Scoreboard: Data recovery

A deluge of US data this week is unlikely to sway the Federal Reserve, while housing will dominate closer to home.

Modest gains were the order of the day for Wall Street Friday night, helped along by some better-than-expected earnings reports from Amazon and Microsoft. The S&P500 ended the session up 0.4 per cent to yet another record high of 1759, the Dow was up 61 points (15,570) and the Nasdaq rose 0.4 per cent (155,570).

The dataflow itself wasn’t too important with durable goods orders up 3.7 per cent in September, which sounds great except that most of that was in the transport component – which is volatile. Core orders fell 0.2 per cent in September after a 1.1  per cent gain, so there is kind of no message there. Similarly, the final estimate of consumer confidence (Michigan Uni’s measure) showed confidence slipped a bit in October, to 73.2 from 75.2.

I don’t think there was too much to note from Friday otherwise and being ancient history I won’t dwell on the price action. Just note that the Australian dollar is below 96 cents at 0.9587 which is 30 pips lower than Friday at 1630. Euro did nothing and didn’t seem too phased by a slip in the well-respected IFO survey, probably because it still points to robust growth, the index slipping only 0.3 points in October to 107.4 – well above average.

Otherwise Sterling actually fell about 70 pips despite GDP data showing decent growth in the third quarter. The UK economy has certainly improved dramatically and the economy expanded 0.8 per cent over the third quarter following growth of 0.7 per cent in the June quarter, which is decent growth.

So then, turning to events this week there is actually quite a bit going on. Plenty of US data ranging from industrial production tonight, retail sales and house prices Tuesday night while on Wednesday night we see ADP employment and inflation figures. The two key events will probably be the FOMC meeting Thursday morning and then the ISM index Friday night.

At the outset I doubt very seriously that the Federal Reserve will taper at this meeting. Most of the Fed rhetoric from hawks and doves alike has been than the Fed would need to see ‘evidence’ of a turnaround in the economy or a strengthening. Now I don’t think anyone could credibly suggest this evidence isn’t already overwhelming. Yet people do suggest it and from the FOMC’s point of view, the government shutdown and ensuing data distortions means that the Fed simply can’t get a good look at the economy. That rules out a near-term taper, although again some Fed speakers have said every meeting is live.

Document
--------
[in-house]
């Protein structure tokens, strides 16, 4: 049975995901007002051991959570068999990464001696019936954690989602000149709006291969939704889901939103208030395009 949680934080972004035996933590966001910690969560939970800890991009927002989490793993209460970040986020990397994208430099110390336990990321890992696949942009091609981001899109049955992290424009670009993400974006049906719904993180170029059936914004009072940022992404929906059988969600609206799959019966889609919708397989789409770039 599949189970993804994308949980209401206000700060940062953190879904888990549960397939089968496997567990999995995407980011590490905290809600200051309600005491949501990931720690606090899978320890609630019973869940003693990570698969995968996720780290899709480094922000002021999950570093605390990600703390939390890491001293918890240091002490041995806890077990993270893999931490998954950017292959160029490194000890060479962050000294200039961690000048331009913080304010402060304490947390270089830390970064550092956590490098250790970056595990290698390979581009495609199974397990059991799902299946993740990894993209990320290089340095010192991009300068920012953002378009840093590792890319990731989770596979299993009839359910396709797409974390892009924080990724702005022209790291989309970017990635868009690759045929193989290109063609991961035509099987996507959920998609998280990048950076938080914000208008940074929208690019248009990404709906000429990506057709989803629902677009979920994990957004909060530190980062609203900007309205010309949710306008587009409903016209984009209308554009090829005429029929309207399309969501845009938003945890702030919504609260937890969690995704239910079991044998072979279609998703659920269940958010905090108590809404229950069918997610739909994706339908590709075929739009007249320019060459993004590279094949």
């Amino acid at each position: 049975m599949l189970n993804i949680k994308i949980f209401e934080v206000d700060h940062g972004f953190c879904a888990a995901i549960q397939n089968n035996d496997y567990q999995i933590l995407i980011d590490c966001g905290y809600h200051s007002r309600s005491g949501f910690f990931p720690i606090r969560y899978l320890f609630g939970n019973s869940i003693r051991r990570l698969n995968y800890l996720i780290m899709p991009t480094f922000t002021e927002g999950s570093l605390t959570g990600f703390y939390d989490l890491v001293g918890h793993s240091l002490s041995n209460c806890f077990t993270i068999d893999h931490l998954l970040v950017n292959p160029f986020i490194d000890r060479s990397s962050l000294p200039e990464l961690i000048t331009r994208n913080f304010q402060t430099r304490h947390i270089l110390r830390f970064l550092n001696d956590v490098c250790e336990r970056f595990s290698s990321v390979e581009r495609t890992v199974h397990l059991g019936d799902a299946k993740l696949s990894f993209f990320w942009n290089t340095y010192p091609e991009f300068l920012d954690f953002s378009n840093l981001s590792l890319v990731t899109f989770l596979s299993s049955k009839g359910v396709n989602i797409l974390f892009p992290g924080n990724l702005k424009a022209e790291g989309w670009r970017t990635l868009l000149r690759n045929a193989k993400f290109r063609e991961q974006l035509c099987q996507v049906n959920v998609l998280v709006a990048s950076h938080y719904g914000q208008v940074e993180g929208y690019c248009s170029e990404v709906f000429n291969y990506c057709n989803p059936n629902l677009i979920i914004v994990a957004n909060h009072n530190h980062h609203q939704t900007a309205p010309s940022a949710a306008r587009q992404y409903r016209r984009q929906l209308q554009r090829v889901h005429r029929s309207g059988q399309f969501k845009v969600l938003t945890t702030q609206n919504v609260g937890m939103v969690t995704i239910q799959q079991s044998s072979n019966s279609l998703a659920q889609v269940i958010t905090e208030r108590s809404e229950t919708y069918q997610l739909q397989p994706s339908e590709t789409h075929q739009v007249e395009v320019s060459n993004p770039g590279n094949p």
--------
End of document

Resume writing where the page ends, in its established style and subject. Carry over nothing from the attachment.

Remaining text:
Could there be a surprise? I doubt it. I think the probability of that is very low because when it comes to the taper, the last thing the Fed would want to do is surprise the market and see yields spike another 100 bps or so.

The Fed won’t want people to think that a taper is off the table though, or definitely delayed into 2014, so I suspect the statement will make it clear it spent a bit of time discussing it – maybe the statement will note that some thought it was a close decision again, but that they just couldn’t bring themselves to do it without greater clarification as to where the economy is at. The fact is that a taper is highly unlikely until the end of the first quarter of 2014 – or even the second.

That then leaves us with the ISM index Friday night. Currently, this is at 56.5 which show’s a fairly robust acceleration underway. That it’s expected to slip to 55.1 probably isn’t that material – that’s still a good print.

For Australia it’s largely about housing this week. Already we know that the record auctions over the weekend were met with strong demand. 3000 auctions with clearance rates around the 72 per cent mark according to RP data (81 per cent in Sydney).

With this kind of activity we should see credit lift and we get an update from the RBA on Thursday. We’ll also see if developers are responding to Australia’s housing shortage with approvals out that same day. Finally on Friday RP Data-Rismark release house price data for October.

Hope you have a great week…

Adam Carr is a leading market economist.

Follow @AdamCarrEcon on Twitter.

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